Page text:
The U.S. Naval Observatory still sponsors a telephone number that will tell you the time and temperature when you call. Dial 202-762-1401 and you will get a recording of the time from the "Master Clock." Yes, a phone number to tell you what time it is. This concept is familiar if you grew up in the US during the first 90 years of the 20th century. And apparently, a few local numbers still exist.
Beginning in the 1920s, phone operators, who often worked in sweatshop-like conditions, would give out the time to customers who called and requested the service. Automation, as Karl Marx predicted, changed the business model.
According to this July 18, 1957 article in The Mountain Democrat, published in Placerville, Californiare published at Click Americana, Pacific Telephone introduced the automated voice in 1948, but
"…don't bother to say thank you when the girl tells you the time. Her voice is recorded, and is broadcast by an electronic time machine called an audichron that isn't even in Placerville. The audichron is kept in Pacific Telephone's San Francisco office, and gives out the time, via a special long-distance circuit, to almost everyone who asks from Oregon to Bakersfield. The company figures it is easier that way than to supply a time machine to every town. The audichron is manufacturing in Atlanta, Georgia, and the recorded voice belongs to an Atlanta housewife named Mary Moore. People who work around the telephone company call her Audie."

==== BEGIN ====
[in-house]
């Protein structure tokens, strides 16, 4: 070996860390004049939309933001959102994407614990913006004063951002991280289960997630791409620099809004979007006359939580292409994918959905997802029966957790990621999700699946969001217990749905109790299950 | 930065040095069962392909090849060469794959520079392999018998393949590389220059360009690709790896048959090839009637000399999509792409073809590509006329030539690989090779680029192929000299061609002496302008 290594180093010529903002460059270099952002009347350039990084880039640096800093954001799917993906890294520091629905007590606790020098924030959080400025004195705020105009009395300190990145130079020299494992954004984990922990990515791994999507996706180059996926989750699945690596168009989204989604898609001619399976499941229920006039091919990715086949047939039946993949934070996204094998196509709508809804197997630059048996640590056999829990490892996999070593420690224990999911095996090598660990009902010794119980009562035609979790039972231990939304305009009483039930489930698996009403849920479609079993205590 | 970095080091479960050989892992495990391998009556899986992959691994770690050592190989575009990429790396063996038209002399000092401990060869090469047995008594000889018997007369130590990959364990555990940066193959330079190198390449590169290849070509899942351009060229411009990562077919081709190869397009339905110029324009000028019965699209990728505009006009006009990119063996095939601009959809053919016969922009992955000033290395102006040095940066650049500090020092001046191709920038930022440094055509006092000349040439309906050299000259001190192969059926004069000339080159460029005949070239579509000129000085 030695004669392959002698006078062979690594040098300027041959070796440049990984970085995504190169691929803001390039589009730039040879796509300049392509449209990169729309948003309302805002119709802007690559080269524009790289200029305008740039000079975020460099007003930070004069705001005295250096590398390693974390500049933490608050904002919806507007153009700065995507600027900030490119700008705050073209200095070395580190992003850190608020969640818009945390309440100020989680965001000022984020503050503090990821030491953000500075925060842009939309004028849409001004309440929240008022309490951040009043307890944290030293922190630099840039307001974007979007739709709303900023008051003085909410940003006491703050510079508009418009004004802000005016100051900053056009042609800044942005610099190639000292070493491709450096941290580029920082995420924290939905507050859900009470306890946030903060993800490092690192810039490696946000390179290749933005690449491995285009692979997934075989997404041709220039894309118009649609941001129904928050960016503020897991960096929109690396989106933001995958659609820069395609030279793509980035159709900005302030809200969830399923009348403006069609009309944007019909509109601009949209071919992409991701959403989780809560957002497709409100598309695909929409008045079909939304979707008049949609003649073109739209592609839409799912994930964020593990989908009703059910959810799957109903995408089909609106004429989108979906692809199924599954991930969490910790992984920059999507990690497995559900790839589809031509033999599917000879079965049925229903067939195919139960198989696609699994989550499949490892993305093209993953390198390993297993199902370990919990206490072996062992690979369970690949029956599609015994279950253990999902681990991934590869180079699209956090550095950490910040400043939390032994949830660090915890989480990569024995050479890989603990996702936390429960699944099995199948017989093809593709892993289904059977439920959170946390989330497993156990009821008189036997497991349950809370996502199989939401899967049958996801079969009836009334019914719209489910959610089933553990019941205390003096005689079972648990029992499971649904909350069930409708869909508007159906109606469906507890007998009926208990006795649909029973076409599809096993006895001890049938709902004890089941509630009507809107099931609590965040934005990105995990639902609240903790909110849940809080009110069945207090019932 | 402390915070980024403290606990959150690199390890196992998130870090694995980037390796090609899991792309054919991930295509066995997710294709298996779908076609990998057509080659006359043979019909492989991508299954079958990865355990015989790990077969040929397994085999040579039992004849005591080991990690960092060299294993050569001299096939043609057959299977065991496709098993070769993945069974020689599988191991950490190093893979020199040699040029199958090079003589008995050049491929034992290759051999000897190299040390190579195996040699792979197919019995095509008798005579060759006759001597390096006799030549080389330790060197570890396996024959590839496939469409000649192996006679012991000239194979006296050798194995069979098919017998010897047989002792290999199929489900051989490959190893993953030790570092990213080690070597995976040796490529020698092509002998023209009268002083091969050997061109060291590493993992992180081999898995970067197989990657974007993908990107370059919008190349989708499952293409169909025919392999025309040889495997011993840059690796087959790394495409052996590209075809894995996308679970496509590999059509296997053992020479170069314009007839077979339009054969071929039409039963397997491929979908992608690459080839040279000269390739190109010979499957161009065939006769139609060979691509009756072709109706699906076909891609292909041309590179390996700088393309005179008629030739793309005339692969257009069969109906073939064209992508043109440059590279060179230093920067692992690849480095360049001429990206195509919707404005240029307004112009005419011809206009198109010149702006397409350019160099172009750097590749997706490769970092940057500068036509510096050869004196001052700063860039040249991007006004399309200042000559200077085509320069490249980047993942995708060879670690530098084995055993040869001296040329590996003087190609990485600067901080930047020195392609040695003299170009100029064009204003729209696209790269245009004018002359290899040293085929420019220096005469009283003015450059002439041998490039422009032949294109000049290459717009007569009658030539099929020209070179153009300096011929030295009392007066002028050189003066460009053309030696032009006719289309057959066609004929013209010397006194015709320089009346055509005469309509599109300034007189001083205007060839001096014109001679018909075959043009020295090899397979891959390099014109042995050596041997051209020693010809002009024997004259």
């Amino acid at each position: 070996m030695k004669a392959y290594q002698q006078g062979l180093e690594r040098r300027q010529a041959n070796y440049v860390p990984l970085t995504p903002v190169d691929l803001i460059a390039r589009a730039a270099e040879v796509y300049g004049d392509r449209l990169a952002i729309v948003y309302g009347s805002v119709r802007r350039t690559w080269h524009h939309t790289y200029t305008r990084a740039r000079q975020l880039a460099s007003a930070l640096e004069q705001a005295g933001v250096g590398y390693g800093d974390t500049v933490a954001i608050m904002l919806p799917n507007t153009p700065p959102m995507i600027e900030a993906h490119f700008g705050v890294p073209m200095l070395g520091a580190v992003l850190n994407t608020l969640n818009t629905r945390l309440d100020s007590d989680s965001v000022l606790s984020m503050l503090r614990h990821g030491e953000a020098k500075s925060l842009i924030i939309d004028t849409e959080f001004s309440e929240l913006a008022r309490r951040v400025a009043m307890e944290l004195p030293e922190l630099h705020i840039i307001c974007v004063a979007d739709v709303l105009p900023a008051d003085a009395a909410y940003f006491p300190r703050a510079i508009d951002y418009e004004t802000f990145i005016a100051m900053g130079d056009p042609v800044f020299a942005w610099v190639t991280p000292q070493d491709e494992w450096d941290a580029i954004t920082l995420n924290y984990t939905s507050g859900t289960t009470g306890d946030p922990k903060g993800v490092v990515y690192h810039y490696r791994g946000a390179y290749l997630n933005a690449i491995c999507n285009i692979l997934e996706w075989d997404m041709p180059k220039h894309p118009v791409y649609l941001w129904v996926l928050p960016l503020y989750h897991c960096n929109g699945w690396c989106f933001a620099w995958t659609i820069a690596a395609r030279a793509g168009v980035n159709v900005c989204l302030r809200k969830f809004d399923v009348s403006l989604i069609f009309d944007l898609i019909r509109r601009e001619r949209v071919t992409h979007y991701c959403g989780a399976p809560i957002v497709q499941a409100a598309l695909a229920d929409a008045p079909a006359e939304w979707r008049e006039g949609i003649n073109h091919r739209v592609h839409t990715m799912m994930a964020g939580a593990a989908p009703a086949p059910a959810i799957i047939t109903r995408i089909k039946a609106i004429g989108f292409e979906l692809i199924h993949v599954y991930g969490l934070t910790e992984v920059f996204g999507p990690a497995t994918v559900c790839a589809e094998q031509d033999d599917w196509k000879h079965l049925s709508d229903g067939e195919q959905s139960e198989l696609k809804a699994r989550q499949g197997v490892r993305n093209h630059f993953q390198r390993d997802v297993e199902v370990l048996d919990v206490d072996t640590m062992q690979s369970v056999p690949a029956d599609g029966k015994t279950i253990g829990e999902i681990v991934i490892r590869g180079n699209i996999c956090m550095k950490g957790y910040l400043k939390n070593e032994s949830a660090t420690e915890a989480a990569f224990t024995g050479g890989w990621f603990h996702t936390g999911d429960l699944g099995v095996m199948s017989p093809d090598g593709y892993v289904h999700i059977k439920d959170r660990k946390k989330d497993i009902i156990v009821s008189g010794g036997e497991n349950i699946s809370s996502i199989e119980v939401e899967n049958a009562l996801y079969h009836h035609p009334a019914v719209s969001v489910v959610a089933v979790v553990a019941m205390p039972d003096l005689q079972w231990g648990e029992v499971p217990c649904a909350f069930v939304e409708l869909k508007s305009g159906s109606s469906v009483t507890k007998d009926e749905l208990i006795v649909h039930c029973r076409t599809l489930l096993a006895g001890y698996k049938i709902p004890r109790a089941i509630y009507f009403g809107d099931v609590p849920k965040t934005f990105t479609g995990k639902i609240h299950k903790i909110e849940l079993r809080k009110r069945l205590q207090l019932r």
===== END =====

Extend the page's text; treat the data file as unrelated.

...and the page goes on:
In 1963, Jane Barbe took over the role of "The Time Lady." Then, in 1983, Pat Fleet ("AT&T Lady") replaced Barbe, with Joan Daniels then replacing Fleet. The automated time service officially ended in 2007.
Click here for Pat Fleet's "Disconnected" or "No Long in Service Message." Click here for Jane Barbe's messages or here for Joan Daniels. The showman Dick Clark had a bit called Friday Night Surprise, and here is a video of Jane Barbe revealing her role in keeping people on time. In 1996, Ted Koppel interviewed Fleet and Barbe here.